So I finished Tomb Raider finally. I have a lot of conflicting feeling for this game, mostly because I was so incredibly excited for it. Where I have been disappointed in the recent past with releases from other series that I had once loved, every bit of news I had heard about this game before its launch had actually given me hope, and I was genuinely and impatiently anticipating the day I would get to play it.
In some ways, it lived up to my hopes. When it wants to do a set piece, it does a fucking set piece, and it's pretty damn beautiful and epic. I loved this version of Lara, and she was instantly identifiable as Lara, albeit younger and less confident. It also ramped up the maturity, which is something I had been hoping for with Underworld, but better late than never.
One of my main issues, though, also stems from the maturity and the set pieces. Now, disclaimer, I don't mind gore or violence at all, so don't think that this is just me being sensitive, but I can't be the only one who stopped feeling sympathy for Lara after the tenth or twentieth quicktime event of her basically having the Worst Luck Ever. She gets so abused and beaten, and this doesn't even take into account the battering that she's taking from combat. This is just counting the unavoidable cinematic events. There is literally no way that she could be on her feet after everything she goes through. Adrenaline and sheer force of will would not cut it, not for how bad off she is shown to be in some parts. I feel like this was Crystal Dynamics just trying to figure out how to cram all of their ideas for "character building" and "survivalism" into one game's time, as if they're worried that they wouldn't have another chance to put these particular set pieces in another game, or that they think Lara might be too seasoned of a survivor to even get into such situations further down the road, and so they had to make sure that all of these things happened the first time around.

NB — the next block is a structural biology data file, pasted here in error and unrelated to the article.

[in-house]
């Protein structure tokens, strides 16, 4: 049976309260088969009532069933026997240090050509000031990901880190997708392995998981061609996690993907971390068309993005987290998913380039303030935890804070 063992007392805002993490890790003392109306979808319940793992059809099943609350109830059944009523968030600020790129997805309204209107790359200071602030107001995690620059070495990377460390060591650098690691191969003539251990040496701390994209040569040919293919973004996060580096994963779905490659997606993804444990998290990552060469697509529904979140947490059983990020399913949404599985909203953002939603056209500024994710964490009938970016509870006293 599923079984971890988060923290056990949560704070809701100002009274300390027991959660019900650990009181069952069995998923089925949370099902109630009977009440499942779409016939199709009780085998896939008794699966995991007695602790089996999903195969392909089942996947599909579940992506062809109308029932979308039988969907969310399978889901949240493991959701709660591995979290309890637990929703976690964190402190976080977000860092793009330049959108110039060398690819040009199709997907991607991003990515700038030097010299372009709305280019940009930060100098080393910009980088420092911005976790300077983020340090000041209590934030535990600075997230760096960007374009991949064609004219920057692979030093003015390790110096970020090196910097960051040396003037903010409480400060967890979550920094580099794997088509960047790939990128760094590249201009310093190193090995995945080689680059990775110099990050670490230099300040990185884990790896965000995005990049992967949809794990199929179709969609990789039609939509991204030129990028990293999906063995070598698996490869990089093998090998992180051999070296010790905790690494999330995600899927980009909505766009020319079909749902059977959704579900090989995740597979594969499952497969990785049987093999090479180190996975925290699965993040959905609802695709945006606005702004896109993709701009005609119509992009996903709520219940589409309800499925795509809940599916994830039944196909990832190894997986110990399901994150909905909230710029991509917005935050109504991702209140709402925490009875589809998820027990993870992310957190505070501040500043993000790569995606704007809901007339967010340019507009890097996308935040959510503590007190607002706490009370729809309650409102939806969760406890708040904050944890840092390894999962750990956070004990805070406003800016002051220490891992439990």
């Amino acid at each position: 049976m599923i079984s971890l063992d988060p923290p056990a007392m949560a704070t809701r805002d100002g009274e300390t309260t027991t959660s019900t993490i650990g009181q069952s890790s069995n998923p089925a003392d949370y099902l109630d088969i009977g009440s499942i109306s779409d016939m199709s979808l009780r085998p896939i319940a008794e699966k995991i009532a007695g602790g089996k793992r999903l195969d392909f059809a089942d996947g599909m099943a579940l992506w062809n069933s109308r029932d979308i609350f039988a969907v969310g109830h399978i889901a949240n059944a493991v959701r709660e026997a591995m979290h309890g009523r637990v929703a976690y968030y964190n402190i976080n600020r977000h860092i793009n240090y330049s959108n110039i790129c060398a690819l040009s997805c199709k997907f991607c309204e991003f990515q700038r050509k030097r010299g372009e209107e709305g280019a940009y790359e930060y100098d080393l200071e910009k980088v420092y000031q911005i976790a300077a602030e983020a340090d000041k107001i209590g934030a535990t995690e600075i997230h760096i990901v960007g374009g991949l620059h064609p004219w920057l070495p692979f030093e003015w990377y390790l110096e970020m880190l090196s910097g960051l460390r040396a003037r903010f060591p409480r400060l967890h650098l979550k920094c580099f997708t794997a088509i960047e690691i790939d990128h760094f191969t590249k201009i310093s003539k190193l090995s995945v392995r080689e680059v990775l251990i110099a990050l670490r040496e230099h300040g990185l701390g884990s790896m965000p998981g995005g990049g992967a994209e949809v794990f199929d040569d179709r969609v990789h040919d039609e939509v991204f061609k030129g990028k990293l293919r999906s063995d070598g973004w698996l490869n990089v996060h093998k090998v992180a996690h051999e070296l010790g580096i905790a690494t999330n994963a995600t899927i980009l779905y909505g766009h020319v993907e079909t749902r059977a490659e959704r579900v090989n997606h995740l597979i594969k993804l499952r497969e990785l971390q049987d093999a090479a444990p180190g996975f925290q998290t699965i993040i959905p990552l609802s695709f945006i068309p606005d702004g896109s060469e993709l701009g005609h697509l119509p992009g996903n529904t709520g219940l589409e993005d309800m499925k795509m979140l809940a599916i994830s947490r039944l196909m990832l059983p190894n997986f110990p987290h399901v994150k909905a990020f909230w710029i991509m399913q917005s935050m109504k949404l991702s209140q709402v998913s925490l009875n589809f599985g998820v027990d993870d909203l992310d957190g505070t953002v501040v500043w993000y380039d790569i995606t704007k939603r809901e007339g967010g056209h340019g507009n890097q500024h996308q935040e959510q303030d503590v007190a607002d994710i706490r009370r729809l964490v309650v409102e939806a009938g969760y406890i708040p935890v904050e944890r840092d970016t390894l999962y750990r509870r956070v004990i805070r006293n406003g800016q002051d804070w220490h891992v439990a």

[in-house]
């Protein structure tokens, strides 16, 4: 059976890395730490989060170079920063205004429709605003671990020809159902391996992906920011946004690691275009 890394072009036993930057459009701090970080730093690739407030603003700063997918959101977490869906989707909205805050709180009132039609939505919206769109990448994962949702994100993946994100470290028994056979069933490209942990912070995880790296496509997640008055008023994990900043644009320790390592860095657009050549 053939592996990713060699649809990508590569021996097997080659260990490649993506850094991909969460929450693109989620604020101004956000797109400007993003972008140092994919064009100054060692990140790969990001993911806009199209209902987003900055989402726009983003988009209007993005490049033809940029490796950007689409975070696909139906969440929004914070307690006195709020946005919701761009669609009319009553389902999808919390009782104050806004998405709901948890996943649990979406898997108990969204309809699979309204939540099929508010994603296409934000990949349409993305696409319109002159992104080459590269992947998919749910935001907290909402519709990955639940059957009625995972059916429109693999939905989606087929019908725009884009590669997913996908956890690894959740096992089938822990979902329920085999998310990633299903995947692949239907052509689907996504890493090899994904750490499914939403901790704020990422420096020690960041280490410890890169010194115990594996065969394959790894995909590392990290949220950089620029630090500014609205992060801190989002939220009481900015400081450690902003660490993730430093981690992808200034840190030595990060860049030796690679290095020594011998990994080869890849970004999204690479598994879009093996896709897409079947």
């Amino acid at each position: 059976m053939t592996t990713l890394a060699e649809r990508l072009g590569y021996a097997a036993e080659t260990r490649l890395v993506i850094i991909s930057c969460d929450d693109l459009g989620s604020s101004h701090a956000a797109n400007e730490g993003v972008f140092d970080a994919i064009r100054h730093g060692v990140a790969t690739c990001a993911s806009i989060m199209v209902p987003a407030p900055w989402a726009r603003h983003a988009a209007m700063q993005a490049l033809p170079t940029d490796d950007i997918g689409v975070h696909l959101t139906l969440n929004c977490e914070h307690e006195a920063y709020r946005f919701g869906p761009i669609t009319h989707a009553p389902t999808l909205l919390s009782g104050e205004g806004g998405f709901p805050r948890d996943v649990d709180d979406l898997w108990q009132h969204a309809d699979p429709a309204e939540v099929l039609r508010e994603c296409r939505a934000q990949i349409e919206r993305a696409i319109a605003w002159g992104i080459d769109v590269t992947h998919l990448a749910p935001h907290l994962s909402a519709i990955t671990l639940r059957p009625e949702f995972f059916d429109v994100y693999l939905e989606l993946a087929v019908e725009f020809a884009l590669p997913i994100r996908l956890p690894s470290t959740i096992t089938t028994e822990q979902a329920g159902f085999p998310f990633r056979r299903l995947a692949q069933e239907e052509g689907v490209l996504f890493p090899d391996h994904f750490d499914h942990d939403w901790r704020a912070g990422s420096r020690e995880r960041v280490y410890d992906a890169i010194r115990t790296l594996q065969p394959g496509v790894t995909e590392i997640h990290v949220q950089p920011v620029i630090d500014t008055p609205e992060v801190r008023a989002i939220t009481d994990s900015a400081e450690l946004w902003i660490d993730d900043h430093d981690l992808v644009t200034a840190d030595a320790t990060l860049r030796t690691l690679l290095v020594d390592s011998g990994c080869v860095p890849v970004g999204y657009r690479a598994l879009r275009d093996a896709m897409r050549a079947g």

The issue, of course is that suspension of disbelief got harder and harder to maintain, and as I said before, I could no longer feel anything for Lara. The first time you see her in agony and suffering, it is real and disturbing, but after the twelfth time in just a couple of hours, you get dulled to it. I was actually laughing comically later on in the game, because I could predict these "Murphy's Law" moments coming from a mile away and had little reaction to them when they happened.
In any case, aside from some parts really overstaying their welcome (I could have cut out a full few sections of the game and they would not have been missed), and the same-old, same-old brown color palette of many of the locations, this was my only major issue. (Okay, so I disliked much of the combat, but that's really my own fault for not playing on Easy mode in a genre of game where I already knew I would be terrible at fighting.) Oh, and one more thing: putting all of the puzzling in optional tombs was a little sad. Even sadder when I realized that the "puzzles" could be solved by a braindead monkey.
Final verdict? Wasn't everything I hoped it would be, but for the frustrations I had, I don't regret buying or playing it, and I would recommend it to anyone who asked. As for now, I'm curious where Crystal Dynamics will take Lara from here.